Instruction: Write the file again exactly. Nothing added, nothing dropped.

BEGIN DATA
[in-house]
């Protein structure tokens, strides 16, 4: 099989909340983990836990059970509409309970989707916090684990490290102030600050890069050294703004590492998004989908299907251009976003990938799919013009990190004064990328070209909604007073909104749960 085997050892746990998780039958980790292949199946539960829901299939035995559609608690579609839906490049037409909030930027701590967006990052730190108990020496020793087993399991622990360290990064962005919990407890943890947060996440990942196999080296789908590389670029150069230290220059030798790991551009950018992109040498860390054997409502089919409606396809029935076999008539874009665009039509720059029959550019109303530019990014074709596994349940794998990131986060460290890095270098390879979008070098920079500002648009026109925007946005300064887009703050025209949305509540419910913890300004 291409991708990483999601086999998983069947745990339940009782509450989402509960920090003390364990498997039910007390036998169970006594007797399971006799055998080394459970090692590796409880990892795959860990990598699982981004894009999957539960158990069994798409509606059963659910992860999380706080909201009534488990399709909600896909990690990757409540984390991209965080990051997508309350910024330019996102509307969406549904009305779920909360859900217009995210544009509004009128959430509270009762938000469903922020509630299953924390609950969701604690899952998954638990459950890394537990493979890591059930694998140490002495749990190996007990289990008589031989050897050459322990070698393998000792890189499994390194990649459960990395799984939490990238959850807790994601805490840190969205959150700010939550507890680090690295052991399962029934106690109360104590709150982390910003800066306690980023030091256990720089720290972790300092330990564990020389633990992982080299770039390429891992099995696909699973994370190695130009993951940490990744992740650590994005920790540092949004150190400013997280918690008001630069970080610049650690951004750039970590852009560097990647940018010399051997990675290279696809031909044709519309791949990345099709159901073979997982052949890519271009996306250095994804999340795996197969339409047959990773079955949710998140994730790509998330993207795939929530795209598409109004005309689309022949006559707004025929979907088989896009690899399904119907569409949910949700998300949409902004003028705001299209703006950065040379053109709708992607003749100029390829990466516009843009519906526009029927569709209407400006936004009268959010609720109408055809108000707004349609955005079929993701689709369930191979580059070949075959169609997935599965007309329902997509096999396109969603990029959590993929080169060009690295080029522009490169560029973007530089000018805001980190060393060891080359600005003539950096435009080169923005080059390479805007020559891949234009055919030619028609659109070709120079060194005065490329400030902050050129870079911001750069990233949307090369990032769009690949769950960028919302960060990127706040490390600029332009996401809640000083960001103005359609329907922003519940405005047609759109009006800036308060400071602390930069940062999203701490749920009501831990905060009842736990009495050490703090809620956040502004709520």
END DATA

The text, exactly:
[in-house]
């Protein structure tokens, strides 16, 4: 099989909340983990836990059970509409309970989707916090684990490290102030600050890069050294703004590492998004989908299907251009976003990938799919013009990190004064990328070209909604007073909104749960 085997050892746990998780039958980790292949199946539960829901299939035995559609608690579609839906490049037409909030930027701590967006990052730190108990020496020793087993399991622990360290990064962005919990407890943890947060996440990942196999080296789908590389670029150069230290220059030798790991551009950018992109040498860390054997409502089919409606396809029935076999008539874009665009039509720059029959550019109303530019990014074709596994349940794998990131986060460290890095270098390879979008070098920079500002648009026109925007946005300064887009703050025209949305509540419910913890300004 291409991708990483999601086999998983069947745990339940009782509450989402509960920090003390364990498997039910007390036998169970006594007797399971006799055998080394459970090692590796409880990892795959860990990598699982981004894009999957539960158990069994798409509606059963659910992860999380706080909201009534488990399709909600896909990690990757409540984390991209965080990051997508309350910024330019996102509307969406549904009305779920909360859900217009995210544009509004009128959430509270009762938000469903922020509630299953924390609950969701604690899952998954638990459950890394537990493979890591059930694998140490002495749990190996007990289990008589031989050897050459322990070698393998000792890189499994390194990649459960990395799984939490990238959850807790994601805490840190969205959150700010939550507890680090690295052991399962029934106690109360104590709150982390910003800066306690980023030091256990720089720290972790300092330990564990020389633990992982080299770039390429891992099995696909699973994370190695130009993951940490990744992740650590994005920790540092949004150190400013997280918690008001630069970080610049650690951004750039970590852009560097990647940018010399051997990675290279696809031909044709519309791949990345099709159901073979997982052949890519271009996306250095994804999340795996197969339409047959990773079955949710998140994730790509998330993207795939929530795209598409109004005309689309022949006559707004025929979907088989896009690899399904119907569409949910949700998300949409902004003028705001299209703006950065040379053109709708992607003749100029390829990466516009843009519906526009029927569709209407400006936004009268959010609720109408055809108000707004349609955005079929993701689709369930191979580059070949075959169609997935599965007309329902997509096999396109969603990029959590993929080169060009690295080029522009490169560029973007530089000018805001980190060393060891080359600005003539950096435009080169923005080059390479805007020559891949234009055919030619028609659109070709120079060194005065490329400030902050050129870079911001750069990233949307090369990032769009690949769950960028919302960060990127706040490390600029332009996401809640000083960001103005359609329907922003519940405005047609759109009006800036308060400071602390930069940062999203701490749920009501831990905060009842736990009495050490703090809620956040502004709520």